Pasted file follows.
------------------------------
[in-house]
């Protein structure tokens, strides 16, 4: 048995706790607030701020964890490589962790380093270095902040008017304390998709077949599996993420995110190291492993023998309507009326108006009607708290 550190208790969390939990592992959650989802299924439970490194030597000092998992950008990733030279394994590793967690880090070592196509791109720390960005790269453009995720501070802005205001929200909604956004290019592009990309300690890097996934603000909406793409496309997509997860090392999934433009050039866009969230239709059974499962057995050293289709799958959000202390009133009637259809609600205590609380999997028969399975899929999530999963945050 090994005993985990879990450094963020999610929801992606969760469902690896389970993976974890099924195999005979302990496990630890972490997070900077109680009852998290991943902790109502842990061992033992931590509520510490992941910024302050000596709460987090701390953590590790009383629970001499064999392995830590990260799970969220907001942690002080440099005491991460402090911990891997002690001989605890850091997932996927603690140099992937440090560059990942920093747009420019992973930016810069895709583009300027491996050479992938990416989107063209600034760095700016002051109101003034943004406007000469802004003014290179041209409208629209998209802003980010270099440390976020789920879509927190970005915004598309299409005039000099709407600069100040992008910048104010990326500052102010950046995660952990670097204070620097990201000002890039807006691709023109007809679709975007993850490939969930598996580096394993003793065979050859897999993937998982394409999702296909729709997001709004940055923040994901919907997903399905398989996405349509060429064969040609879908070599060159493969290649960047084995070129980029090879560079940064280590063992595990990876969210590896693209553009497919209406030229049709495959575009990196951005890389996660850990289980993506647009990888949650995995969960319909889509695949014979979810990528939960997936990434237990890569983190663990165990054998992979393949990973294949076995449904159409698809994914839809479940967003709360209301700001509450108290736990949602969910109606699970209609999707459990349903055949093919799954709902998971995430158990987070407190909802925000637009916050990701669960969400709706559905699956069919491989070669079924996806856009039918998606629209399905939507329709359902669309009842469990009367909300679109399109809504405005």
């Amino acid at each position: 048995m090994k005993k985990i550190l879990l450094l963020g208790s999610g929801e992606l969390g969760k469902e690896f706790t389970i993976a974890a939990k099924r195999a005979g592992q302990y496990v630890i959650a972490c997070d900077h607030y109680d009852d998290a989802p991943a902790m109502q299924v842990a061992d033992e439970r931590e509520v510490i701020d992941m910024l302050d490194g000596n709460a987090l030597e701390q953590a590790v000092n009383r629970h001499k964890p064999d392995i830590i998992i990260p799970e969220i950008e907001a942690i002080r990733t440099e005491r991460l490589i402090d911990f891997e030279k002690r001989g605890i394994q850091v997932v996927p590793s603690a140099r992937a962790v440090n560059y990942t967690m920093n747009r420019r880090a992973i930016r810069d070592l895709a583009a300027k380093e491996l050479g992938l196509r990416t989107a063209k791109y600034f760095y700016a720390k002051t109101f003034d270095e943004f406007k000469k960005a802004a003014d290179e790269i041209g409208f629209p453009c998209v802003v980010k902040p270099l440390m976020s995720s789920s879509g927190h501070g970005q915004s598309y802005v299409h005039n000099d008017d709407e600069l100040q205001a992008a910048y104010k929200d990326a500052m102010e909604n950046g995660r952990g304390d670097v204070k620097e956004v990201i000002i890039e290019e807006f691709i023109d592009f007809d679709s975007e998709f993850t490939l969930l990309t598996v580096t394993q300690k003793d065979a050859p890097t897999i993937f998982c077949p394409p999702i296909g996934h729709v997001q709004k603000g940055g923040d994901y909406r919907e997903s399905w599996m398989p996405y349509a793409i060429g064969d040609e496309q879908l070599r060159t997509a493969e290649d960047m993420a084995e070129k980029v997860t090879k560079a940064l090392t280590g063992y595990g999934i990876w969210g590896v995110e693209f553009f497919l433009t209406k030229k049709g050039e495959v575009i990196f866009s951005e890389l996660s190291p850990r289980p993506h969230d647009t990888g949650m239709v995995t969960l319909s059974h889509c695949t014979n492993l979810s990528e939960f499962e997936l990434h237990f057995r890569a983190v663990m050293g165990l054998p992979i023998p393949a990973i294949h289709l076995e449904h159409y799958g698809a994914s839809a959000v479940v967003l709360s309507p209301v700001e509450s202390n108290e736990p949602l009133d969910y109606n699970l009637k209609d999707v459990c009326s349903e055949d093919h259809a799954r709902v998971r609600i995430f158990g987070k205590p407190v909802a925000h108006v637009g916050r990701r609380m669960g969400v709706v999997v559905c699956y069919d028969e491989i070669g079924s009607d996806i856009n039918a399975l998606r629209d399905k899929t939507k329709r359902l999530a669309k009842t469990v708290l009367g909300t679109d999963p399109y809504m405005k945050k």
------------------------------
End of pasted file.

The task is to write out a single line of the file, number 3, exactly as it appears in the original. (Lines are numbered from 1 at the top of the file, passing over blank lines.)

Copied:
């Amino acid at each position: 048995m090994k005993k985990i550190l879990l450094l963020g208790s999610g929801e992606l969390g969760k469902e690896f706790t389970i993976a974890a939990k099924r195999a005979g592992q302990y496990v630890i959650a972490c997070d900077h607030y109680d009852d998290a989802p991943a902790m109502q299924v842990a061992d033992e439970r931590e509520v510490i701020d992941m910024l302050d490194g000596n709460a987090l030597e701390q953590a590790v000092n009383r629970h001499k964890p064999d392995i830590i998992i990260p799970e969220i950008e907001a942690i002080r990733t440099e005491r991460l490589i402090d911990f891997e030279k002690r001989g605890i394994q850091v997932v996927p590793s603690a140099r992937a962790v440090n560059y990942t967690m920093n747009r420019r880090a992973i930016r810069d070592l895709a583009a300027k380093e491996l050479g992938l196509r990416t989107a063209k791109y600034f760095y700016a720390k002051t109101f003034d270095e943004f406007k000469k960005a802004a003014d290179e790269i041209g409208f629209p453009c998209v802003v980010k902040p270099l440390m976020s995720s789920s879509g927190h501070g970005q915004s598309y802005v299409h005039n000099d008017d709407e600069l100040q205001a992008a910048y104010k929200d990326a500052m102010e909604n950046g995660r952990g304390d670097v204070k620097e956004v990201i000002i890039e290019e807006f691709i023109d592009f007809d679709s975007e998709f993850t490939l969930l990309t598996v580096t394993q300690k003793d065979a050859p890097t897999i993937f998982c077949p394409p999702i296909g996934h729709v997001q709004k603000g940055g923040d994901y909406r919907e997903s399905w599996m398989p996405y349509a793409i060429g064969d040609e496309q879908l070599r060159t997509a493969e290649d960047m993420a084995e070129k980029v997860t090879k560079a940064l090392t280590g063992y595990g999934i990876w969210g590896v995110e693209f553009f497919l433009t209406k030229k049709g050039e495959v575009i990196f866009s951005e890389l996660s190291p850990r289980p993506h969230d647009t990888g949650m239709v995995t969960l319909s059974h889509c695949t014979n492993l979810s990528e939960f499962e997936l990434h237990f057995r890569a983190v663990m050293g165990l054998p992979i023998p393949a990973i294949h289709l076995e449904h159409y799958g698809a994914s839809a959000v479940v967003l709360s309507p209301v700001e509450s202390n108290e736990p949602l009133d969910y109606n699970l009637k209609d999707v459990c009326s349903e055949d093919h259809a799954r709902v998971r609600i995430f158990g987070k205590p407190v909802a925000h108006v637009g916050r990701r609380m669960g969400v709706v999997v559905c699956y069919d028969e491989i070669g079924s009607d996806i856009n039918a399975l998606r629209d399905k899929t939507k329709r359902l999530a669309k009842t469990v708290l009367g909300t679109d999963p399109y809504m405005k945050k």